"I was thinking, 'Yeah, the league kind of tightened down on the bases.' I hadn't even looked at it and I was like, 'How am I still in first place? I haven't stolen a base in a month.' I don't know. I was surprised," said Ellsbury.
Manny Delcarmen joked that the entire bullpen gave Ellsbury a standing ovation when he broke the dry spell.
Much like hits, stolen bases can come in bunches and disappear for a while. Ellsbury's drought on the bases went from July 2 to Aug. 4.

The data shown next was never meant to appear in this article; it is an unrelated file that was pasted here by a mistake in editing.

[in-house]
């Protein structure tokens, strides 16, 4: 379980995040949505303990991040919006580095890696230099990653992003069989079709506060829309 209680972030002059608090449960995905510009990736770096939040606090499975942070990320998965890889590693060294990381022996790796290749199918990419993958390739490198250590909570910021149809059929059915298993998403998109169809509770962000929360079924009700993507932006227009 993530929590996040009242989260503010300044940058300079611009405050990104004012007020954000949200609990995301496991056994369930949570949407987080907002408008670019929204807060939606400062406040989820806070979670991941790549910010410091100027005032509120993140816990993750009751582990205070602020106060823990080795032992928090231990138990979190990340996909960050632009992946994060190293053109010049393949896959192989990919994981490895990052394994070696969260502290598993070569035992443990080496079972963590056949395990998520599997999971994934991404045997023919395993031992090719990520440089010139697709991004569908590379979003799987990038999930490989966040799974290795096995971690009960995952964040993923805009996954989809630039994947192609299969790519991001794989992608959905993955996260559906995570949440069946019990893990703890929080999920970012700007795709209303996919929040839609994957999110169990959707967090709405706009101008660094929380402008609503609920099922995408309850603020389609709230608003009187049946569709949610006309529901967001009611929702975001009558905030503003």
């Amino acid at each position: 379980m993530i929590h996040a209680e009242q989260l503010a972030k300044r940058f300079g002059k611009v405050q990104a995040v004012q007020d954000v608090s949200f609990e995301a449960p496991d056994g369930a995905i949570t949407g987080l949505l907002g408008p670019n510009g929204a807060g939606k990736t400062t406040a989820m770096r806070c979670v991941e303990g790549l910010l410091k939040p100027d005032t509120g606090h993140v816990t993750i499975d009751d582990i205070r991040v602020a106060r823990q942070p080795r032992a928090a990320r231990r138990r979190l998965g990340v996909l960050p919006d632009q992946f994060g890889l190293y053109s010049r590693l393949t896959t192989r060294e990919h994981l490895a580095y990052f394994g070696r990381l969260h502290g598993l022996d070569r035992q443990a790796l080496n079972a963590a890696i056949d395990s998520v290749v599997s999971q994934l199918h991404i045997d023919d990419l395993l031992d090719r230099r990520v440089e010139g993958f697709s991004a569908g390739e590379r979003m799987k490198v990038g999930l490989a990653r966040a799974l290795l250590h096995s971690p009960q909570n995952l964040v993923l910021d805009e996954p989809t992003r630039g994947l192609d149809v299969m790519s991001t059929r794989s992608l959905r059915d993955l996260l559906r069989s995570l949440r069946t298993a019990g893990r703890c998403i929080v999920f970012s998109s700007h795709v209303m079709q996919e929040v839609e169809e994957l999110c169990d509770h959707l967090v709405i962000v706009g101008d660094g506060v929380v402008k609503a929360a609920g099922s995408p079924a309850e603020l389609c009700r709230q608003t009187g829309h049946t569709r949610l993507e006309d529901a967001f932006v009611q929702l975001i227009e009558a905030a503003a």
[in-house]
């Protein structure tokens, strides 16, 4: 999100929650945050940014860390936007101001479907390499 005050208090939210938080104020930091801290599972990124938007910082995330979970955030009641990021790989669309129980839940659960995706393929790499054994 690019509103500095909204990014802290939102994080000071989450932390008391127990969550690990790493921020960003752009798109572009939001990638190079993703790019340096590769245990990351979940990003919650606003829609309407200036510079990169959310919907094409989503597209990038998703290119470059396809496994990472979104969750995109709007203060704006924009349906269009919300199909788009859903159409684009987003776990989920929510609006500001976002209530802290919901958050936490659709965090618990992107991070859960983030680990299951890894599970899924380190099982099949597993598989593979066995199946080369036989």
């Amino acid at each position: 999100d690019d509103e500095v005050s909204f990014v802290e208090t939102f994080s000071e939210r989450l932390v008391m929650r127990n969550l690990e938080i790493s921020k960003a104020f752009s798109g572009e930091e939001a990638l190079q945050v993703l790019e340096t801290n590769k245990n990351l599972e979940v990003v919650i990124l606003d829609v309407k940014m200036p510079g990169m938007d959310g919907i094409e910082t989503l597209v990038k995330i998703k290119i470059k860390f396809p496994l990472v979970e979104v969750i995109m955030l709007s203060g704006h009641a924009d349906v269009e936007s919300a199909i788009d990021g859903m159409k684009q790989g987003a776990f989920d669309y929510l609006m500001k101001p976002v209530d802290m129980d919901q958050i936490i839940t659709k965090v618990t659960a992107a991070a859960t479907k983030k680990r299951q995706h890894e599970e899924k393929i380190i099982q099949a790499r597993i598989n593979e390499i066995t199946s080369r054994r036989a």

He notices how much tighter opponents are playing him.
"Definitely, you can see they have a little game plan, and I'm seeing a lot more pitchouts and a lot more slide steps," said Ellsbury. "A lot more [pickoff attempts]. The biggest thing is just getting on base and giving myself opportunities to steal."
Ellsbury, a rookie, still has a shot of tying or passing Tommy Harper for most stolen bases in a season by a Red Sox player. Harper stole 54 bases for the 1973 Red Sox.
One thing Ellsbury didn't lose during his stolen-base sabbatical was confidence.
"I knew it was just a matter of time before I got back on track and got in a rhythm and going again," said Ellsbury.
Ian Browne is a reporter for MLB.com. This story was not subject to the approval of Major League Baseball or its clubs.